Monday, 16 July 2012

Torquay, Devon

Torquay is a town in Devon, England. It lies 22 miles (35 km) south of Exeter along the A380 on the north of Torbay, 38 miles (61 km) north-east of Plymouth and adjoins the neighbouring town of Paignton on the west of the bay. The town's economy was initially based upon fishing and agriculture as in the case of Brixham across Torbay, but in the early 19th century the town began to develop into a fashionable seaside resort, initially frequented by members of the Royal Navy during the Napoleonic Wars while the Royal Navy anchored in the bay and later by the crème de la crème of Victorian society as the town's fame spread. Renowned for its healthful climate, the town earned the nickname of the English Riviera and favourable comparisons to Montpellier. Read more on Wikipedia

Lowry stayed in the resort at the Vernon Court Hotel while recuperating after his admittance to the Morteonhampstead Cottage Hospital in June 1933. He stayed in the resort up until late September. The recuperation was arranged and paid for by Arthur Lowry. Lowry did occasionally go to London and elsewhere though he was supposed to be confined to the resort. (Gordon Bowker Pursued By Furies Pg. 163). He acquired a MG F-Type Magna from Tom Forman while he was staying in Torquay. Lowry was visited in Torquay by Bob Pocock who he met through James Travers who also visited. Lowry went swimming in Torre Abbey Sands Beach while recuperating. Lowry wrote to Jan Gabrial asking her to visit him in Torquay and to travel there via Plymouth from France onboard the Paris. (Jan Gabrial Inside The Volcano Pg.22).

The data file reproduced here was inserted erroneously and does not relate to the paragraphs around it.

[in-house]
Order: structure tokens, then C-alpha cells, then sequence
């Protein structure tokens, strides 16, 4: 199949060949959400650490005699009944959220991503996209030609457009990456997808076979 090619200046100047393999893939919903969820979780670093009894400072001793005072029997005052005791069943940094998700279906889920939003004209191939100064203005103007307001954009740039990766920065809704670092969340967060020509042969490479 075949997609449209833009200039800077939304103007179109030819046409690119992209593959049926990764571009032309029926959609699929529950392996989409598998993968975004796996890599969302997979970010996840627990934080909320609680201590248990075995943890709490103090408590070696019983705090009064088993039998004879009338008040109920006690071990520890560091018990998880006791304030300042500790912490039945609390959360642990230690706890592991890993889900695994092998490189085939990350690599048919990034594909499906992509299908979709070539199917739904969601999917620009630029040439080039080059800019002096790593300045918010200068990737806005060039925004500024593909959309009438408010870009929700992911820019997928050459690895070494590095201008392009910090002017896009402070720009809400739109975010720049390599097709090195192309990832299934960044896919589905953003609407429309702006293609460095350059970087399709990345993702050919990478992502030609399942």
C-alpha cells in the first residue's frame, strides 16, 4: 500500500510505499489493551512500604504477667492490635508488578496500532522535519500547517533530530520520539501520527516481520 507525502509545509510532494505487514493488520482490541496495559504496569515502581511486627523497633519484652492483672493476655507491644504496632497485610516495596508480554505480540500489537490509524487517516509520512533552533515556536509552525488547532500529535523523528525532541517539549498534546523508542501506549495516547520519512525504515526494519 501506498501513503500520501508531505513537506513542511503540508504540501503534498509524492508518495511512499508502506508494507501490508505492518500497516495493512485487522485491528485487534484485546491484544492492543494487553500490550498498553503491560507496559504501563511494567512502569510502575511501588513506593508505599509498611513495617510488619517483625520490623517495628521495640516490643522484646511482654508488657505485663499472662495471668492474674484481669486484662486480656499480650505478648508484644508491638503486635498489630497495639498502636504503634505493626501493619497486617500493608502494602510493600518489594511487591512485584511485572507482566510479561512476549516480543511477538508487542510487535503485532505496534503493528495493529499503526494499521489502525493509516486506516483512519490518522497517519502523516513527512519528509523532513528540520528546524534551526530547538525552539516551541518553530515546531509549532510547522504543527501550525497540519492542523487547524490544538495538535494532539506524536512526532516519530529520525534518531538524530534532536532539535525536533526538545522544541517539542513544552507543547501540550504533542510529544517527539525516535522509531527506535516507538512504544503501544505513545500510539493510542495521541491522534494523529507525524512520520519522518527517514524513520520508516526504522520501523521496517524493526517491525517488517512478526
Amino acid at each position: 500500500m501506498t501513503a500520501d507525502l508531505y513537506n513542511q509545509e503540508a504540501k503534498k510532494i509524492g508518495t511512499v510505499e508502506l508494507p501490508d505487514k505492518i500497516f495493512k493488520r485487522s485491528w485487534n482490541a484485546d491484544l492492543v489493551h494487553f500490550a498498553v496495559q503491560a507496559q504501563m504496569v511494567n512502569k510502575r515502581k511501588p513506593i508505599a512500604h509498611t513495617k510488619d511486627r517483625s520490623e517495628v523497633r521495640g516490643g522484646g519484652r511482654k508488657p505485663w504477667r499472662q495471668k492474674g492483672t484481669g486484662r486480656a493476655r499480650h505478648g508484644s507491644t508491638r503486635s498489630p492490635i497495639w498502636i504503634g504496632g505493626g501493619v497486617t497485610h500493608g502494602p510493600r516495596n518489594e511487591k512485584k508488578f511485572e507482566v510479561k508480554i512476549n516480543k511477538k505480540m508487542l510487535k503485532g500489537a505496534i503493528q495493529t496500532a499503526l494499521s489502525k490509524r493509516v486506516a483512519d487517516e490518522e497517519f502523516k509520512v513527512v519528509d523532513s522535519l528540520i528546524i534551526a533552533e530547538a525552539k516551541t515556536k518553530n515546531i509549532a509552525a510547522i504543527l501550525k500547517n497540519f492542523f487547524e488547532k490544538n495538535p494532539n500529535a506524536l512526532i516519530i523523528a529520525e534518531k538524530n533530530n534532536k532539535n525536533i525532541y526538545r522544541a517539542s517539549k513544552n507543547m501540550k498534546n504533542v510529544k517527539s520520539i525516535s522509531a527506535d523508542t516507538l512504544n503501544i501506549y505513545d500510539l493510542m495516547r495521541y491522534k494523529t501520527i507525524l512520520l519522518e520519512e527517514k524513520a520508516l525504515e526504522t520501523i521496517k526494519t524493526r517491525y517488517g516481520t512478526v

According to Bowker, Lowry was very unstable while staying in Torquay. (Pg. 164). He suffered paranoia whilst out swimming off Torre Abbey Sands.

Lowry wrote to Jan Gabrial in August 1931 from the Vernon Court Hotel;  "Torquay "a funny, tawdry place, on the sea, like a pub picture of China gone crazy, only its got speedboats & plenty of sea & diving boards & this afternoon a cruiser, god knows where that came from. And we shall spend some blue sea mornings here." (Collected Letters Volume 1 Pg. 137). Lowry may be referring to the visit of HMS Renown to Torbay in July 1933 when King Feisal of Iraq visited the ship.

In another letter to Jan in August 1933, Lowry wrote; "I told you that Torquay was drab in daytime but at night like a picture postcard of China. Its a loveable & laughable kind of tawdriness though: harbours full of immense toy battleships, quite cuckoo." (Collected Letters Volume 1 Pg. 138). He also tells Jan that he went to see an "American crook film" and a "dilapidated musical comedy called The Belle of New York just so as I could think about the title-" (Pg.138). 

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